Sunday, January 20, 2013


My first experience with Borscht (a Russian soup made from beets) was in Wien (Vienna) on my mission, 7 yrs ago. My comp, Daina Svara was from Latvia, and thus, spoke Russian. That meant we got to travel across the zone to teach any Russians. At the time there was a recently baptized Russian family - 3 generations of women - Lydia, Marina, and Victoria. Such wonderful, amazing, strong women. I still love them. They were there on assylum, which means they had nothing and were living in government housing, receiving very meager money from the government for food and basic needs. But every time we visited them, maybe once every 1-2 weeks, they gave us tea, house shoes to wear, cookies, etc. And one time they fed us Borscht. They had a one and a half room apartment, and they were feeding us! Still melts my heart. They loved us and we loved them, dearly.

Daina would teach, as well as translate whatever I said, and I was able to pick up a little here and there of what they were saying, which I and they were always delighted about :). When Daina was trying to explain to me what was in Borscht, she couldn't come up with the German or English word for beets. "Es ist rot, rund..." (It's red, round...) I think it wasn't until after my mission that I figured out BEETS! I made it once from memory after I got home, but haven't made it since. I made it the other day after buying beets and cabbage, but couldn't find a recipe that sounded quite right. So, again from memory and with a little help from online recipes, this is what I came up with.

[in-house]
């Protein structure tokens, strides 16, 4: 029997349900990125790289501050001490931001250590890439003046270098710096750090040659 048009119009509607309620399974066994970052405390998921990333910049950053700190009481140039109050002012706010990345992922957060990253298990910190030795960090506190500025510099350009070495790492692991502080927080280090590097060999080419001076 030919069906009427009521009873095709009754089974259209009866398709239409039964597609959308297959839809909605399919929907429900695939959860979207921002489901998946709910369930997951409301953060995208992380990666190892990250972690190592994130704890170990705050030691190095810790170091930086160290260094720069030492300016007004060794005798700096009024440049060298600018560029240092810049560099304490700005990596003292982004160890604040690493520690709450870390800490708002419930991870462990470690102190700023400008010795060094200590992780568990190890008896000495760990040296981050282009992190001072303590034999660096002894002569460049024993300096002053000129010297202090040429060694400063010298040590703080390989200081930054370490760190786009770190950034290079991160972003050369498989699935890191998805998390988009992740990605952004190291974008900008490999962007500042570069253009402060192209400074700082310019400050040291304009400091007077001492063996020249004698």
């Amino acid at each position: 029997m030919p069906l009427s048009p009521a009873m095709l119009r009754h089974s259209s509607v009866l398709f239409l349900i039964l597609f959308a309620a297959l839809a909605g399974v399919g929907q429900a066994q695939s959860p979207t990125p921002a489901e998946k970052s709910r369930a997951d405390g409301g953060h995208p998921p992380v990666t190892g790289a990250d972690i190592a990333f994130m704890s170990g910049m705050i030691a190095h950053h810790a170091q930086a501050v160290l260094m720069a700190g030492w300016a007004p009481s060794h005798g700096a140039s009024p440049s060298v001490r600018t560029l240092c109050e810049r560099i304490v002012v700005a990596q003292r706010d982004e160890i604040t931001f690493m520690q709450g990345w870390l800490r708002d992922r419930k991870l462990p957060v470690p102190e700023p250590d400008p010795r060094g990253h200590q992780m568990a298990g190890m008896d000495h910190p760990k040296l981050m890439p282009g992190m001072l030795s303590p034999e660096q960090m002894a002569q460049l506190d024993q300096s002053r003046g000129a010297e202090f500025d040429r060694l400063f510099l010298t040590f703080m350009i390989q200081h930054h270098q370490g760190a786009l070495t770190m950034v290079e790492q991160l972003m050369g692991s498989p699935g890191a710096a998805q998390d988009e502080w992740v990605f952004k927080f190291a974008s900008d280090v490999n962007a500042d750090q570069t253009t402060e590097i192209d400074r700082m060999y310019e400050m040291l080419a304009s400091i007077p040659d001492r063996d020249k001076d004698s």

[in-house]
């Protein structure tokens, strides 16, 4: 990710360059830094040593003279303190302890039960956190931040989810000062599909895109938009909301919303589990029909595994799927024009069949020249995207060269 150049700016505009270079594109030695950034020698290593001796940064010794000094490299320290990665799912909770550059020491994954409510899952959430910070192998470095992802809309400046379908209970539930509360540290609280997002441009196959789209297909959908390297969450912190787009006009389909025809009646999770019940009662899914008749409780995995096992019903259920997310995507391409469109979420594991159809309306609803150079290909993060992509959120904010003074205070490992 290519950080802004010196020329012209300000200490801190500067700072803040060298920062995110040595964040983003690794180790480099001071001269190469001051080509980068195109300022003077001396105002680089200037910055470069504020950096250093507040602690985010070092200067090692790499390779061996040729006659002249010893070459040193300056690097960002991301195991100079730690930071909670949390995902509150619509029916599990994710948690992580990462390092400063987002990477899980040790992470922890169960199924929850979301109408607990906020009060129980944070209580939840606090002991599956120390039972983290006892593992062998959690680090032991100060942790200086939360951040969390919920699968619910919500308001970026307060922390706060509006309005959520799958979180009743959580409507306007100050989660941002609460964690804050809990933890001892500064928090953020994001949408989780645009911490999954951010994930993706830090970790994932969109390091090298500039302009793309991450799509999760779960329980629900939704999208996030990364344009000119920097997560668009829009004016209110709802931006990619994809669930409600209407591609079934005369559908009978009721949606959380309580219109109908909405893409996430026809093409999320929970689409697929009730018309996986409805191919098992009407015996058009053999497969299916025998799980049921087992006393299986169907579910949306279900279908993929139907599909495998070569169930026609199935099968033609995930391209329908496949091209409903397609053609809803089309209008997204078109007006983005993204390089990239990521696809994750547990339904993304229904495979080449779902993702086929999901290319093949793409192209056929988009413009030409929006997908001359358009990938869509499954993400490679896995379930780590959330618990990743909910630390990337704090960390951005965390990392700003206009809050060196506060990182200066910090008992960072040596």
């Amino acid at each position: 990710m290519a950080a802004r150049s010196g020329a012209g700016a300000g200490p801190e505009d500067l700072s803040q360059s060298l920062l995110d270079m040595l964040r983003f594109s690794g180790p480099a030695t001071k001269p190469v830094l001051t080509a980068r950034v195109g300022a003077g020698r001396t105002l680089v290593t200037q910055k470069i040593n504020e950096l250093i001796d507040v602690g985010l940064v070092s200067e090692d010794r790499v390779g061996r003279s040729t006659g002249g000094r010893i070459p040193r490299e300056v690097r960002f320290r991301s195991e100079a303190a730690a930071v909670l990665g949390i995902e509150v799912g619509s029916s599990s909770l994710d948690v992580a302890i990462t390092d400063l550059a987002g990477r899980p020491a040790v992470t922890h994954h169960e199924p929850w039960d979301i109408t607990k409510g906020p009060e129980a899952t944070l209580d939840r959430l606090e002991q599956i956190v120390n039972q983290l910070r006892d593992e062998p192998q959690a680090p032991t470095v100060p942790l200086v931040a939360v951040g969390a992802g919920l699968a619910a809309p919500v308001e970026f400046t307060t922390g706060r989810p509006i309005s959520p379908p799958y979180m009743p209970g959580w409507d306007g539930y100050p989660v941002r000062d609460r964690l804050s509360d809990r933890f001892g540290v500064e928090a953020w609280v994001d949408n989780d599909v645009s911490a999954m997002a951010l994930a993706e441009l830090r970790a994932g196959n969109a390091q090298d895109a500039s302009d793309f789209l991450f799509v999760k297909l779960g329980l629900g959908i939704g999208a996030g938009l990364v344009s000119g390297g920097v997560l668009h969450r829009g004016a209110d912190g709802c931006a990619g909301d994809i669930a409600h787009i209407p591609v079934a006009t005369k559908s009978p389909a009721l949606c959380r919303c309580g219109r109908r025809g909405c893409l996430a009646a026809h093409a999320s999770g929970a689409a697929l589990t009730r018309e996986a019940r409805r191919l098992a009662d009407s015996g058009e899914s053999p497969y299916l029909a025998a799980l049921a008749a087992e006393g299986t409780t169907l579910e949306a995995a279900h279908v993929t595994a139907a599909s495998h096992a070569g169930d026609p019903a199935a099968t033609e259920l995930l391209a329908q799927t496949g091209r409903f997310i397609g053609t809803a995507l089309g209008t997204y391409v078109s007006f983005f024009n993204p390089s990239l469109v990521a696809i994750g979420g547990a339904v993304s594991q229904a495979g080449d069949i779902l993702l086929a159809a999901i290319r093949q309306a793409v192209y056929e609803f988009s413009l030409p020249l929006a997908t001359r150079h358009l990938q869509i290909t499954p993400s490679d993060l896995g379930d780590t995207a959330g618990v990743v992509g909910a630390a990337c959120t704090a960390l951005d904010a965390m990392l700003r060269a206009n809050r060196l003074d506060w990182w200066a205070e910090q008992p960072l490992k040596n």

Oh, and if you've never had beets, or don't like beets, this will open your eyes. It's so delicious.

6-8 c. liquid (water or broth)
4 chk thighs, whole (i.e. with skin and bones)
3 lg beets, peeled and diced or shredded
6-8 sm. potatoes, cubed but not peeled
2 lg carrots, peeled and cut into 2" pieces
1/2 red cabbage, chopped
3/4 yellow onion, chopped
3-4 Tbsp salt
1 Tbsp dill (start with less)
1 Tbsp red wine vinegar

Throw it all in a pot and let it cook for an hour or more, covered, over medium heat. Everythimg should be soft and the chicken cooked through (no blood near the bones). Remove the chicken to a plate and shred, discarding the bones. You can discard the skin, too, if you'd like, but Russians don't - waste not, want not. Adjust salt and dill as desired. Serve with some hearty bread.

Monday, January 7, 2013

15 Things to Teach Boys, LDS Version

I saw a list on Pinterest of 15 Things a Mom should teach her boys (found here, for your reference). I didn't like/agree with all of them, so I wrote up my own.

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What would you add?